When I was first interviewing oncologists to decide whom to put on my team to help me deal with my prostate cancer recurrence, I remember leaving the office of the doctor I eventually selected and saying to my wife, “I can’t use him.” She asked why and I replied, “He is not going to be emotionally available to hold my hand when I lie dying in a hospital bed.”

She replied that should not be his job, it was her job. She pointed out that I was hiring a doctor for his knowledge, skill and artistic abilities, not for his handing holding ability or his tears. I thought about her comments, greatly appreciated her willingness to be my hand holder, and decided she was correct.

I decided that I do not necessarily need my doctors or nurses to hold my hand (although that might be nice) or cry with me at my bedside, (again, at times I might not mind that either). Therefore, I decided to “go” with this doctor and work to develop a connection that goes beyond his normal distanced stance. I will continue to develop this relationship and gently teach him to become at least a little empathic.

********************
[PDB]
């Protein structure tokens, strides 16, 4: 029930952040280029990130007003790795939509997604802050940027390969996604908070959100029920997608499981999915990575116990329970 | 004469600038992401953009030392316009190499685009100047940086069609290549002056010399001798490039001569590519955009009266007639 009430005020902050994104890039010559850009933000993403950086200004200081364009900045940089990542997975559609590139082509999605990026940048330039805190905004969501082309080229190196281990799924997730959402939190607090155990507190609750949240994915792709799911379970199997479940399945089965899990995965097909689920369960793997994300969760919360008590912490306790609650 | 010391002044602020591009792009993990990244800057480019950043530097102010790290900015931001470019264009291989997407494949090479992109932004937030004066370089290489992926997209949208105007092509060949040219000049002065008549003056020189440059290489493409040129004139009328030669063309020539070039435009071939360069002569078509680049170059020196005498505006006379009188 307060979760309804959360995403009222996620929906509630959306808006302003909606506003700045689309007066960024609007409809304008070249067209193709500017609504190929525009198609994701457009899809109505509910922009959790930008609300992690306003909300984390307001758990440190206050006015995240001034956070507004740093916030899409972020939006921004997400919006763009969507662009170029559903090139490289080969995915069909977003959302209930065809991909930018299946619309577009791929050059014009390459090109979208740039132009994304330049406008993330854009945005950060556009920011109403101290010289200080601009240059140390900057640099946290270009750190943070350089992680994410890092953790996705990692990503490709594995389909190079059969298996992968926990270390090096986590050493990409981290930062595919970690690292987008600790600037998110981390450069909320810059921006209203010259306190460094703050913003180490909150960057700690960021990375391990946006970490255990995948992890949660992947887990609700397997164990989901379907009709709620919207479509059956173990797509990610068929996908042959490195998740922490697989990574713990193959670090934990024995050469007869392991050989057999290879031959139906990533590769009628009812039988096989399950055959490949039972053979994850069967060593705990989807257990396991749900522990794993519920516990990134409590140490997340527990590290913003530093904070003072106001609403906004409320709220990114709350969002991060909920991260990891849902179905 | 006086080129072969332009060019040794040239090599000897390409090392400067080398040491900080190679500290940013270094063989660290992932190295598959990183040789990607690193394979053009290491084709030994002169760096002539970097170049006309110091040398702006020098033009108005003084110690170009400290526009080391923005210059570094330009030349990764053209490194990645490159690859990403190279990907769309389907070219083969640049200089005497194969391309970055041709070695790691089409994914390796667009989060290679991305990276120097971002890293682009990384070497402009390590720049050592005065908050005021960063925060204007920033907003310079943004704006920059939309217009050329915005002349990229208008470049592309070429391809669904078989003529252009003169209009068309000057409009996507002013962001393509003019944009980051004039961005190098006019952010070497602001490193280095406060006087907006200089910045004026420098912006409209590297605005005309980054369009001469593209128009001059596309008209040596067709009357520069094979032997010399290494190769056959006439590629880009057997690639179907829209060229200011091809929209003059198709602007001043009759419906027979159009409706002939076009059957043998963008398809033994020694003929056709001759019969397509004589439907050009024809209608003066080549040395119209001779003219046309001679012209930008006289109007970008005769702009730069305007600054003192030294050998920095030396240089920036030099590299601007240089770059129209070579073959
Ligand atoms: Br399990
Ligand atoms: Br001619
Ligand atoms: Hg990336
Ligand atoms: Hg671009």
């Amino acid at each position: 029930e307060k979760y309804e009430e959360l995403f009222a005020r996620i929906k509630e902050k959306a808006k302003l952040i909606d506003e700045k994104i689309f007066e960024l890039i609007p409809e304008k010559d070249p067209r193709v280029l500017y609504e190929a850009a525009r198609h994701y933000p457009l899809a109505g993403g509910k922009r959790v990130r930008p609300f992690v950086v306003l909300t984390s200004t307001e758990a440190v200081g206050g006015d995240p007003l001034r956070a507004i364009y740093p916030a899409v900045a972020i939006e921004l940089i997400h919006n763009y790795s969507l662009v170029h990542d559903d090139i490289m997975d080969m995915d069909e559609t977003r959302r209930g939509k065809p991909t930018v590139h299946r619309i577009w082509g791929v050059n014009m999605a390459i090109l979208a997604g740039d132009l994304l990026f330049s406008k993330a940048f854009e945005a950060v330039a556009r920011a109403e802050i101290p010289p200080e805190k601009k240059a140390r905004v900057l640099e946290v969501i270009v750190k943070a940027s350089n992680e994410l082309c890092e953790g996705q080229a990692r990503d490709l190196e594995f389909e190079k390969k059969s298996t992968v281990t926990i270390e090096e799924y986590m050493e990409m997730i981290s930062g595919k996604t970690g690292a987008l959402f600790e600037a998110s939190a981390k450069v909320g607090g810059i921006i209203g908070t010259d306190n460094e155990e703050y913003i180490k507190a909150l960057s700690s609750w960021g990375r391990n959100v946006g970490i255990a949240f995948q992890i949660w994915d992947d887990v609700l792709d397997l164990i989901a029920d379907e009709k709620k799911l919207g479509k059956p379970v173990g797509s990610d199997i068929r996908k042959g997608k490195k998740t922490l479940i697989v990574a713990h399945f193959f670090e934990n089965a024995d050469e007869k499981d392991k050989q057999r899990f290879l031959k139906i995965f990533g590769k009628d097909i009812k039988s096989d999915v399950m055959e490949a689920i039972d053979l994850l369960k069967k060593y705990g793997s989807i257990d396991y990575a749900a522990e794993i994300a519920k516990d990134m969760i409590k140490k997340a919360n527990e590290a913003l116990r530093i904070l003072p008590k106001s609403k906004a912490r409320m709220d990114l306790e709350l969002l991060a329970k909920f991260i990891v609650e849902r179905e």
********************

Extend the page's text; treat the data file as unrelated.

Empathy and the Practice of Medicine: Beyond Pills and the Scalpel, edited by Howard Spiro, MD has in its introduction as very interesting comment, “Disease, which is what diagnostic equipment displays, needs science for cure, whereas illness, the patient’s suffering, needs the physician for care.”

Many doctors have been trained to believe that there is no room for emotion in medicine, because emotions cloud judgment and get in the way of sound clinical decision-making. I disagree with this blanket statement. At times emotion and empathy should be a part of a doctor-patient relationship.

When caregivers, including doctors, demonstrate empathy, good clinical things d